The subsequent day again begins with Writing Workshops. Then we have guest speakers after lunch. This time Sophie Littlefield, Rachael Herron, and Juliet Blackwell, all authors, are our guests. The guest speakers are often authors and usually teach some kind of class or workshop in the afternoon. That evening these guests will do a talk "Gender and Publishing" with a book signing and reception afterwards. Sounds fascinating! :)

The following day begins with classes: Structure and Synopsis Writing, Revision, Empowering Female Characters, Marketing Mystery and Current Trends or The Language of Fear. That afternoon we have Writing Workshops, followed by a graduation ceremony and a reception. (Congrats grads!)

As you can see, it's a jam-packed week. Phew. I'm worn out just from writing about it. :) It should be a blast!

Tuesday, January 3, 2012

fiction in context

I read an interesting and well-written book over the holidays Suite Francaise by Irene Nemirovsky. She writes about France in WWII. The first novella, Storm, describes the chaotic flight from Paris when its citizens believe the Germans are coming to destroy the city. This novella is primarily about greed and fear and how the French people treat each other. The second novella, Dolce, tells of French people living in a small German-occupied town. Again, it is primarily about the French class struggle, the haves versus the have-nots, with the occupying Germans portrayed surprisingly humanely. As a reader, I did find it somewhat disconcerting that there was essentially no mention of Nazis or Jewish persecution.

What makes this book more interesting is we also have the author's notes about the book. For example, she writes, If I want to create something striking, it is not misery I will show but the prosperity that contrasts with it. and Think about as well: the famous "impersonality" of Flaubert and his kind lies only in the greater fact with which they express their feelings--dramatising them, embodying them in living form, instead of stating them directly and Have no illusions: this is not for now. So mustn't hold back, must strike with a vengeance wherever I want. There's a lot of good writing advice here.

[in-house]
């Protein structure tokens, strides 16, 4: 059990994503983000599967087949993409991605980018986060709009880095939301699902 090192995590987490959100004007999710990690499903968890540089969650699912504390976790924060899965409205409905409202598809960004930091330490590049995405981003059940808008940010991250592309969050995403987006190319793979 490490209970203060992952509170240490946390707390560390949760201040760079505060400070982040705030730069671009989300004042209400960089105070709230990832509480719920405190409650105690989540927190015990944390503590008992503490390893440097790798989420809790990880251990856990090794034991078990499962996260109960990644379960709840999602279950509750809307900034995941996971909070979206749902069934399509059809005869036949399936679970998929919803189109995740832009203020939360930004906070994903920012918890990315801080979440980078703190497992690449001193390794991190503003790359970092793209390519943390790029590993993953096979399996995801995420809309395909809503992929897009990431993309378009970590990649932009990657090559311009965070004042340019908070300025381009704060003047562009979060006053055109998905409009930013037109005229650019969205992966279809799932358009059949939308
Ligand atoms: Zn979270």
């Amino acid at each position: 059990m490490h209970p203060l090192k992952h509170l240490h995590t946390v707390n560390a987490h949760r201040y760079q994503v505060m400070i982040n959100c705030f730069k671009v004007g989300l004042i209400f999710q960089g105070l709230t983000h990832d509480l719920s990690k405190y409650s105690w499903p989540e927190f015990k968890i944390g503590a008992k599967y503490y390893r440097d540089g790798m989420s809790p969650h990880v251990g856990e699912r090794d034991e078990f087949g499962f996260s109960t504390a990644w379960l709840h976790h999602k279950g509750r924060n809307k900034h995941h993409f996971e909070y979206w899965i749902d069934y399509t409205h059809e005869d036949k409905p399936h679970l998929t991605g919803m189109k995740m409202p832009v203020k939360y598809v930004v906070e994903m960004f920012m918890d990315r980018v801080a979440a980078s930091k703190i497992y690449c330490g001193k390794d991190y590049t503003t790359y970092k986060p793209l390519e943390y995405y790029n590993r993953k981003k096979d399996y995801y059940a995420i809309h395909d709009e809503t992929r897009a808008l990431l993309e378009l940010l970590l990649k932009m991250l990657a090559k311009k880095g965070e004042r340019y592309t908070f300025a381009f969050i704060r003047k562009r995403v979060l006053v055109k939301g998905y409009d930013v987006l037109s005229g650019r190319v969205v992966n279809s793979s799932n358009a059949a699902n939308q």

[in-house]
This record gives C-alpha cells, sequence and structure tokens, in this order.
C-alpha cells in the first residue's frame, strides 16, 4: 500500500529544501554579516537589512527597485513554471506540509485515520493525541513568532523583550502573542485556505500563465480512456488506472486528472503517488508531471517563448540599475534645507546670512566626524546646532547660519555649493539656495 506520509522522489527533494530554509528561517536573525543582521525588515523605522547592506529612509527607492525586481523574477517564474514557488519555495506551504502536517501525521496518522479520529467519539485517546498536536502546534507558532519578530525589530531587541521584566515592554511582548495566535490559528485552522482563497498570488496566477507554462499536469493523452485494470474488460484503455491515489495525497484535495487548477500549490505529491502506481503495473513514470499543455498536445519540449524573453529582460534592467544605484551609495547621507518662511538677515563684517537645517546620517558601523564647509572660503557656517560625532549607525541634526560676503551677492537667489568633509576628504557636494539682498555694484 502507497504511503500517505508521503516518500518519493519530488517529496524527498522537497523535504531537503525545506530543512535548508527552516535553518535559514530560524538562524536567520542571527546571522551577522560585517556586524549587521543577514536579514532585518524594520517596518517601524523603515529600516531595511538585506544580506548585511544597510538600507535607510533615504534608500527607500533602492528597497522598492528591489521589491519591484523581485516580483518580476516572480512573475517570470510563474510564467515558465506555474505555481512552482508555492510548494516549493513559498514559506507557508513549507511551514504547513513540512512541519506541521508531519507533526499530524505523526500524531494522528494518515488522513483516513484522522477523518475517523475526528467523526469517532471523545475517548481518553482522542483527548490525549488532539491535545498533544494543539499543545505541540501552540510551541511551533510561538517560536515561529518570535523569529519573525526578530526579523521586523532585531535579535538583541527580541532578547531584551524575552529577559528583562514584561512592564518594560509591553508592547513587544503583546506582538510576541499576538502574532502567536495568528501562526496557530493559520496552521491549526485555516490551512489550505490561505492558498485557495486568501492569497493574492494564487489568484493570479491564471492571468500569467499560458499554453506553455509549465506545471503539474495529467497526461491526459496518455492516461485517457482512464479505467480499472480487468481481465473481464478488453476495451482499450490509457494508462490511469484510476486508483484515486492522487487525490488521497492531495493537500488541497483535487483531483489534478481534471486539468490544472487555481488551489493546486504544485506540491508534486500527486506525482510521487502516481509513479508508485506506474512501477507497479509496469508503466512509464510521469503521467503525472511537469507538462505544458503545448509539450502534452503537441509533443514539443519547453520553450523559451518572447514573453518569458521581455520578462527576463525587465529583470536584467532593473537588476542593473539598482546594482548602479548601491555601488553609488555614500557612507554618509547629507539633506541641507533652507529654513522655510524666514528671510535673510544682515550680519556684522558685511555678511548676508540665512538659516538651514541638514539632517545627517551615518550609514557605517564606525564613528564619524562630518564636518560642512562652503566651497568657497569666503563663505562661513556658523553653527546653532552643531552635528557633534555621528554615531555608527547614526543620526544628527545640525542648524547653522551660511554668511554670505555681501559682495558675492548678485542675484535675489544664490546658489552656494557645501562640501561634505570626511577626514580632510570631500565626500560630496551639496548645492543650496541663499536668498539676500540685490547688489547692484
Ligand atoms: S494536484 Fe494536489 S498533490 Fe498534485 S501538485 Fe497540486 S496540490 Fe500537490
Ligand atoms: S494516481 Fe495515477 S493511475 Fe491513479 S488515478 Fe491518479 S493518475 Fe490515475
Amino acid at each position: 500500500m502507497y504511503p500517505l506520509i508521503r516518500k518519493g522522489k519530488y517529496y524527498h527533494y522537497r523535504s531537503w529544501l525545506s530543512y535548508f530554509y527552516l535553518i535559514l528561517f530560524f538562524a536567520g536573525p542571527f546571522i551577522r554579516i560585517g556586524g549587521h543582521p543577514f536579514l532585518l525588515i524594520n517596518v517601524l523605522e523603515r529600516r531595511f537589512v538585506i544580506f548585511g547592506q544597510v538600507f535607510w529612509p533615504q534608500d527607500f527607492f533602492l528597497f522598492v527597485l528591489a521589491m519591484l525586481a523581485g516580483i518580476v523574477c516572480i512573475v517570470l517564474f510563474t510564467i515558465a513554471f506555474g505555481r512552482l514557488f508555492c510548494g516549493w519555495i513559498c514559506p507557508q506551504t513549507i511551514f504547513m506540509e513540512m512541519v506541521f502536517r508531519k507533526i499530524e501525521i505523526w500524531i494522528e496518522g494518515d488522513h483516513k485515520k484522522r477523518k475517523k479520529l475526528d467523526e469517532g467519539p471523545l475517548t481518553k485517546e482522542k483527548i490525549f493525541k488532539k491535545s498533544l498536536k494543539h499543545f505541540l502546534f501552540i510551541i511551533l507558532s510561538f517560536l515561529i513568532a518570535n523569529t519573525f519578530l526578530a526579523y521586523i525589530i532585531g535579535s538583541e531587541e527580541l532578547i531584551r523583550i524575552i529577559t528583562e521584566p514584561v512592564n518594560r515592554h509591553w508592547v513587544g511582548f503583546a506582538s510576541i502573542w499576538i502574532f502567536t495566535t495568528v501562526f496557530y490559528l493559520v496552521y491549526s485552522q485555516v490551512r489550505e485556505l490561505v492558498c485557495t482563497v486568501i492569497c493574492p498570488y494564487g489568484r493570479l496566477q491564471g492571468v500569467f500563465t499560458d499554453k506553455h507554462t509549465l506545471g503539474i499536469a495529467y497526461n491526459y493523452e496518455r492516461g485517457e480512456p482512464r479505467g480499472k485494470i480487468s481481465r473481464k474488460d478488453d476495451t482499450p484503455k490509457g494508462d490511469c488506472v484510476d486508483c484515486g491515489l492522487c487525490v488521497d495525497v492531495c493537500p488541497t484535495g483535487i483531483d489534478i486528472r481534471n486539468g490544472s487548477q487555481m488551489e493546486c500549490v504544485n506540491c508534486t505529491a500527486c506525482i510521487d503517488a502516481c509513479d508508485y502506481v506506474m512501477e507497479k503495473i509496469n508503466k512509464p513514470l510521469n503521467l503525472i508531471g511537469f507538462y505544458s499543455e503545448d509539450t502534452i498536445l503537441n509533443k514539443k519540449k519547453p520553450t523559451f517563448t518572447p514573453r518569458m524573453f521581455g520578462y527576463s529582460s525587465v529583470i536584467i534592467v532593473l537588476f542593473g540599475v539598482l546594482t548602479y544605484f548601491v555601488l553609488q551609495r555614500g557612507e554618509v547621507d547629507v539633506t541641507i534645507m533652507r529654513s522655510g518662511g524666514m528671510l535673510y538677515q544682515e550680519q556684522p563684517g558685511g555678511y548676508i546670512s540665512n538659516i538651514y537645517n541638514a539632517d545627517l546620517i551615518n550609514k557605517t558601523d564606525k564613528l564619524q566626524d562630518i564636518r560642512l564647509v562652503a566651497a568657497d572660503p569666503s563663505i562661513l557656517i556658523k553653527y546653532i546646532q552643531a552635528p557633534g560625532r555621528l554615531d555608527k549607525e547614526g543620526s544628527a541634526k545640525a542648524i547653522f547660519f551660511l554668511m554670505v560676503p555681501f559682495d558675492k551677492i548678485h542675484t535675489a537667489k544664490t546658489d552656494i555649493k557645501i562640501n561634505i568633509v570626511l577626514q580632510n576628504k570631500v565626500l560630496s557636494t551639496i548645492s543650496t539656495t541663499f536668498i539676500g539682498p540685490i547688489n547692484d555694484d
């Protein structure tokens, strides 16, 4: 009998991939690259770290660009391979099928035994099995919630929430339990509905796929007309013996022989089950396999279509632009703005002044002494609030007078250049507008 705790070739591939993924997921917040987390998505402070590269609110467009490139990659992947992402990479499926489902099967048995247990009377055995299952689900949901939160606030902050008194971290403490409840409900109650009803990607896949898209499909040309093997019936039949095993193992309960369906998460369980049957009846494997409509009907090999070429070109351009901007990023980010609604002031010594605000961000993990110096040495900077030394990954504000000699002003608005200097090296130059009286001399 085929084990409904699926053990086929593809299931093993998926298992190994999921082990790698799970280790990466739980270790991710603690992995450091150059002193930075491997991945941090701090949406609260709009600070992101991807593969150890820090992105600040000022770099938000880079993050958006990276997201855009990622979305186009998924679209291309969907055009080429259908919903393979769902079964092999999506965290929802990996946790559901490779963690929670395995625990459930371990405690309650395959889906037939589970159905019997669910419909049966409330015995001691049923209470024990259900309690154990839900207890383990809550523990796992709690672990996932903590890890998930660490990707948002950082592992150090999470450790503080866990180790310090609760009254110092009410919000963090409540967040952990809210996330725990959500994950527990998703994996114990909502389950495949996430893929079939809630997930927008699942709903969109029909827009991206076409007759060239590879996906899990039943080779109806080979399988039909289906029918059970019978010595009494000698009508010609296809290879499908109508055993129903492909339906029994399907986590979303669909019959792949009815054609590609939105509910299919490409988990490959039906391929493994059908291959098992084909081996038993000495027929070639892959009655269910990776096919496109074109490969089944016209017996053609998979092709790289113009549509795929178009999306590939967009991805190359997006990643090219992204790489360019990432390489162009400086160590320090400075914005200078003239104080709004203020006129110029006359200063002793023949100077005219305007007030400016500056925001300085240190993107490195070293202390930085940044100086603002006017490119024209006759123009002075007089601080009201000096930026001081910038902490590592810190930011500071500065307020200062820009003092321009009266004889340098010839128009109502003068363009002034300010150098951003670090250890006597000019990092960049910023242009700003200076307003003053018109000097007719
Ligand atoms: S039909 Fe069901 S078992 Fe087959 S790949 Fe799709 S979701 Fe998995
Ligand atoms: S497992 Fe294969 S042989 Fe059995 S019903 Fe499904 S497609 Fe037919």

Nemirovsky also outlines 3 additional novellas she plans to complete the book.

However... she does not finish the book.

While working on it, in July of 1942 Nemirovsky was arrested as a foreign Jew by French police (she was born in Russia), detained at Pithiviers and then taken to Auschwitz where she was murdered in the gas chamber within a month. Her last known letter, smuggled out of the transit camp, was: Thursday morning--July 1942 Pithiviers. My dearest love, my cherished children, I think we are leaving today. Courage & hope. You are in my heart, my loved ones. May God help us all.

What is particularly mind-boggling is according to the letters and supplementary materials included, it appears no one in France knew was going on at Auschwitz. Nemirovsky's friends and family wrote many letters (after she was murdered) trying to find out what happened to her so they could send her money, clothing, food, and blankets.

Tragically, during all this, the author's husband offered to take her place in the camp and thus attracted the attention of Nazi authorities. They hauled him to Auschwitz and murdered him immediately in the gas chamber.

As a reader, it is very difficult to consider this book without taking into account the historical context. In my opinion, in context, it is poignant, tragic, agonizing, and frankly, heartbreaking.

I'll leave you with one more quote from Nemirovsky's notebook:
June 28, 1941. ...I swear here and now never again to take out my bitterness, no matter how justifiable, on a group of people, whatever their race, religion, convictions, prejudices, errors.